Vellus To Terminal Hair: Everything Explained

Updated: Dec 11, 2020

There is a common misconception by many people that when you start to lose your hair, and eventually go bald, your hair simply falls out and doesn’t grow back. This couldn’t be further from the truth, your hair doesn’t just all of the sudden die, it is a long drawn out process.

What happens is a process called miniaturization.

What is miniaturization?

When you begin to lose your hair (due to pattern hair loss) it is because you have a genetic sensitivity to dihydrotestosterone (DHT).

DHT binds to your hair follicles and kick starts the process of miniaturization. But, to fully understand how miniaturization works, you need, at bare minimum, a surface level knowledge of the hair cycle.

The hair cycle consists of four phases: anagen (growth), catagen (transitionary), telogen (resting), and exogen (shedding), and every single hair on your head completes several cycles in that exact order, at different times of course (cycles last anywhere from 4-7 years).

The anagen phase of the hair cycle is the most important because it is when growth occurs. In a healthy hair follicle, the anagen phase would last, on average, anywhere from 3-5 years and grow a total of between 18-30 inches. Miniaturization, as you may have guessed, negatively impacts the anagen phase.

When DHT binds to your hair follicle, and miniaturization begins, the anagen phase starts to shorten. With each cycle that your hair follicles complete the anagen phase will get shorter and shorter, while the telogen phase gets longer. And as the window of growth shortens, the hair follicles will be unable to grow as long or thick, which eventually leads to the anagen phase being so short that the hair does not grow anymore (i.e. bald).

But, there is a critical window between after miniaturization starts, and before you are completely bald, where you can re-lengthen the anagen phase and revitalize your dying hair. The window is when your healthy hair has turned into vellushair.

What is vellus hair?

Vellus hair is essentially peach fuzz (also called baby hair). They are the short, thin, unpigmented hairs that are barely noticeable. While most people would probably prefer vellus hair vs. dark/thick hair on their body, nobody wants vellus hair taking the place of healthy hair on their head.

Vellus hairs have no pigmentation, and are extremely thin, which is why you may appear “bald” when in reality you just have a lot of vellus hair growth. They are the result of the anagen phase shortening, because as growth time shortens, the hair turns from healthy terminal hair into not-so-healthy vellus hair.

But, vellus hair can be turned back into terminal hair, in fact that is what most hair loss treatments try to achieve. It is only when the vellus hair does not come out of the scalp anymore that the hair follicle is considered “dead” and hair will not grow there anymore.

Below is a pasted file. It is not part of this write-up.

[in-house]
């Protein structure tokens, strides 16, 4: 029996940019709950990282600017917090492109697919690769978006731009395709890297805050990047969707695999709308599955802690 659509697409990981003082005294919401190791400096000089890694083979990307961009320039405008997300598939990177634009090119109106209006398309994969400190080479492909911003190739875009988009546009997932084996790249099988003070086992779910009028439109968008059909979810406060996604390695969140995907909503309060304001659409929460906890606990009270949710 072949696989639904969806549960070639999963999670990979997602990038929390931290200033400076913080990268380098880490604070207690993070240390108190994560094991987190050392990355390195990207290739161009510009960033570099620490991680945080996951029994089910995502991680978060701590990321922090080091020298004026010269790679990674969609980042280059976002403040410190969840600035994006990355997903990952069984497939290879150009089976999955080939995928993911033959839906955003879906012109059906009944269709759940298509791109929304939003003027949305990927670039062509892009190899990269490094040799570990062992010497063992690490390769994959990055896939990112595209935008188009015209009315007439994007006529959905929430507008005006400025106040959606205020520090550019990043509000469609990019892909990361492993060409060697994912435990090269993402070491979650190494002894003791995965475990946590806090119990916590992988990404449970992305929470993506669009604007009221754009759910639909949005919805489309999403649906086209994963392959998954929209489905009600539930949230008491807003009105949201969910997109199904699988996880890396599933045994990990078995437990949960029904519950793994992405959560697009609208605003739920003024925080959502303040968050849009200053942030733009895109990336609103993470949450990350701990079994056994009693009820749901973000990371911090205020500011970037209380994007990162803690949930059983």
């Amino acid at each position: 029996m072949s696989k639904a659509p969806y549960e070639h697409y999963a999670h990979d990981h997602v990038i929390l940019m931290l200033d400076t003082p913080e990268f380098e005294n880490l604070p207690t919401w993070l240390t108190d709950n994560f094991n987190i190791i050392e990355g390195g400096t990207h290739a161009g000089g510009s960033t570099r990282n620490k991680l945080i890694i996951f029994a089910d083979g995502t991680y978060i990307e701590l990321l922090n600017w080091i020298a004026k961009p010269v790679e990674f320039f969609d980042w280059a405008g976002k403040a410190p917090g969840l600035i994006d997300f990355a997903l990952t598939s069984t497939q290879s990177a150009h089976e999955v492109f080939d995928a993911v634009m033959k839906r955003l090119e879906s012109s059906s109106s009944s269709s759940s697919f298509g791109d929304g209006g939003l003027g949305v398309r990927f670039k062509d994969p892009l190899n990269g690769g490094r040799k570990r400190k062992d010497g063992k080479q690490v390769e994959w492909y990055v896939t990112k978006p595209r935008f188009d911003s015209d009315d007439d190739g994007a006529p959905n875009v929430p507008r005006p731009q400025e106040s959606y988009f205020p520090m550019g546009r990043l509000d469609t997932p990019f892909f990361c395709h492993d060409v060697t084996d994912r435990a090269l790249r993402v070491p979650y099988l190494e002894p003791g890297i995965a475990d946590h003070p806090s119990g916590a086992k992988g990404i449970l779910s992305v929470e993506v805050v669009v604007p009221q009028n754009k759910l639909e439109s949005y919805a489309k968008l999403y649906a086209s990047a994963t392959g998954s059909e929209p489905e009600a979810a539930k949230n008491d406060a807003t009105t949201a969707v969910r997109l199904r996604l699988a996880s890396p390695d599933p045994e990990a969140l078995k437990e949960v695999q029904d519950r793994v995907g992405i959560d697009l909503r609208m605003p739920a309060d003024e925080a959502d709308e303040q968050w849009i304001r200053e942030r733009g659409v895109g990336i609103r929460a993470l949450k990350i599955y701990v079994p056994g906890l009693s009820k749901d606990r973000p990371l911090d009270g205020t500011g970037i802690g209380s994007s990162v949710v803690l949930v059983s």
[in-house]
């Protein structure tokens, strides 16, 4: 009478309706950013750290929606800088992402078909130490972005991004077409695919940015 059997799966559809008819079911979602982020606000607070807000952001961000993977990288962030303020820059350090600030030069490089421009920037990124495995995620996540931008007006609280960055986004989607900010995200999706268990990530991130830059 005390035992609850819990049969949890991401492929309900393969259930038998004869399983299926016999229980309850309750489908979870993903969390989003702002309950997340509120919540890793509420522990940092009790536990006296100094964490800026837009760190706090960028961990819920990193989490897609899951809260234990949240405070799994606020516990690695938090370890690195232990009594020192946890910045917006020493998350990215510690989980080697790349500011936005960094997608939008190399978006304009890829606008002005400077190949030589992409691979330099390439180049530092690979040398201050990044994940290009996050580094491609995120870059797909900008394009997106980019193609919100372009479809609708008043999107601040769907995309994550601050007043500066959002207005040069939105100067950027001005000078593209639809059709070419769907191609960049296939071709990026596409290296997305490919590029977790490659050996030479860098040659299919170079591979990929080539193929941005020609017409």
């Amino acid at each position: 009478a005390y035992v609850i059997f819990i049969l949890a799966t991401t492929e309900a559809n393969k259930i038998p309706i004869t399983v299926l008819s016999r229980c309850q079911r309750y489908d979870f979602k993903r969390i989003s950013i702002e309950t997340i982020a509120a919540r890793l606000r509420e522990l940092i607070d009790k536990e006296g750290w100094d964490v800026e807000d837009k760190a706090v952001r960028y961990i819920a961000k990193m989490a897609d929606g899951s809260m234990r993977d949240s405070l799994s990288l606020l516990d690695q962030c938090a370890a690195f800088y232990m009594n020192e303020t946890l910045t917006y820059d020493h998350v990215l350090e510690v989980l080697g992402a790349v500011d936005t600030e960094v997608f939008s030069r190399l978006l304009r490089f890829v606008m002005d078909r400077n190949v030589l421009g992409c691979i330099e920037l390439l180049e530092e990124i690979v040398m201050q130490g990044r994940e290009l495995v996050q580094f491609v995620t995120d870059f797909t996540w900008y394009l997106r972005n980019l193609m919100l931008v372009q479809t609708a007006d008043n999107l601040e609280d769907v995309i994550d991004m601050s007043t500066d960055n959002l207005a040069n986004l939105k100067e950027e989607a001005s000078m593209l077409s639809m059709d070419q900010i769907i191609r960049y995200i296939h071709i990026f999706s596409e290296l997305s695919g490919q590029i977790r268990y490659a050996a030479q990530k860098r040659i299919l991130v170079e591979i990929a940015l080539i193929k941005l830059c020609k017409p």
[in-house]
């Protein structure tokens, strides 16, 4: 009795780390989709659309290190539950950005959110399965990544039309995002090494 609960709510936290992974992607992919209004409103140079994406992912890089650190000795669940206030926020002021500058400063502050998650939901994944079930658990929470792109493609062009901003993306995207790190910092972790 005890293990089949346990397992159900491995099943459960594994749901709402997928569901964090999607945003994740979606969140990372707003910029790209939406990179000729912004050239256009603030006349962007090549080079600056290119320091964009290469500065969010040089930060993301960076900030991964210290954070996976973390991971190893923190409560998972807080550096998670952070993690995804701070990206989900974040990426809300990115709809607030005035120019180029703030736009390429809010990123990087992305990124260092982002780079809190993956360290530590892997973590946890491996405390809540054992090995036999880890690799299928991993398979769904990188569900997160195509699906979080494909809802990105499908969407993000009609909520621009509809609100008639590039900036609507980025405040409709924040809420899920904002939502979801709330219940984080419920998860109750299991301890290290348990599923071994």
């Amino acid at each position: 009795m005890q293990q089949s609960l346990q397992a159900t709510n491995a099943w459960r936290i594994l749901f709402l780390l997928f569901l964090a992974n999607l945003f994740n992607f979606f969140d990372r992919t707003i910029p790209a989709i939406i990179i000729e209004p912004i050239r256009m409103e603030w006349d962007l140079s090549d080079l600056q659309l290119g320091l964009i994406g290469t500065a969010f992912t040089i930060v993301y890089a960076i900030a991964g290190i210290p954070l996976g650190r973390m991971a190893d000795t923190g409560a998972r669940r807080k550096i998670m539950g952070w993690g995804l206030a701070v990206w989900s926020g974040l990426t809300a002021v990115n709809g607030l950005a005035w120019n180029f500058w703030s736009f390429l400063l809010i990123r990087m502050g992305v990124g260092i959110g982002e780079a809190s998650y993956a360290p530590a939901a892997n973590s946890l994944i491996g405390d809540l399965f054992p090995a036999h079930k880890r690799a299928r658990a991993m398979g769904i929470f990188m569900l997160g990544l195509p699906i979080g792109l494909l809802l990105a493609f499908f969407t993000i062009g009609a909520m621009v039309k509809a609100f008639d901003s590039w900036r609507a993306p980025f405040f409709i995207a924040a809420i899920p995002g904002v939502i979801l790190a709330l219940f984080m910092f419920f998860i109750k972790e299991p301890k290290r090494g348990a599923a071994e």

In short, if you have vellus hair anywhere on your head, there is hope that you can turn it back into thick, long, pigmented terminal hair.

How to turn vellus hair into terminal hair

Now that you know what causes vellus hair and what it is, how do you turn it back into healthy terminal hair?

There is one thing you need to do: re-lengthen the anagen phase, and there is two main ways to accomplish this: block DHT and increase blood flow.

First: blocking DHT.

This is of upmost importance when it comes to overcoming hair loss and re-growing your vellus hair. DHT is what causes miniaturization in the first place, and it is what will continue to worsen your hairs condition unless it is taken care of. Treatments like finasteride or dutasteride are going to be your most effective option for blocking DHT.

Second: increasing blood flow.

Scientists are still unsure whether blood flow contributes to, or is a result of miniaturization, but regardless, low blood flow and hair loss are inherently related. This is because blood is responsible for delivering vital oxygen and nutrients to your hair follicles that they use to grow. Blood flow can also help re-lengthen the anagen phase.

There are many treatments that work to increase blood flow, most notably are minoxidil and low-level laser therapy, which are both FDA approved for treating hair loss via. increase blood flow.

If you can effectively control DHT and optimize blood flow your vellus hairs will be well on their way to becoming terminal again.

Why you need to be patient

The process of regrowth doesn’t occur overnight, in a week, or even in a month. It can take anywhere from 6 months to a year before you begin to see results. But why is this? Why does it take so long?

Like stated earlier, hair growth takes a long time because the hair must go through all four phases before beginning a new cycle. As your treatments begin to re-lengthen the anagen phase, your vellus hairs will begin to turn terminal, but not without undergoing several sheds.

When treating vellus hair, the growth phase (which is the longest phase of the hair cycle) is still very short (because it has been miniaturized), meaning that your hair needs to go through the exogen (shedding) phase multiple times before your growth phase lengthens back to a healthy level. This can take, again, up to a year. But, if you are patient and remain determined throughout the sheds, you will reap the benefits of having a longer anagen phase and subsequently longer, thicker, and healthier hair.

In conclusion

Hopefully after reading this article you have a better understanding of what miniaturization is, how it creates vellus hair, and what vellus hair is/how to turn it back into terminal hair.

Yes, hair loss can be a little bit confusing, but don’t fall into the trap that so many others have fallen into: not educating yourself about how hair loss works. The more you understand it, the easier it will be to overcome it.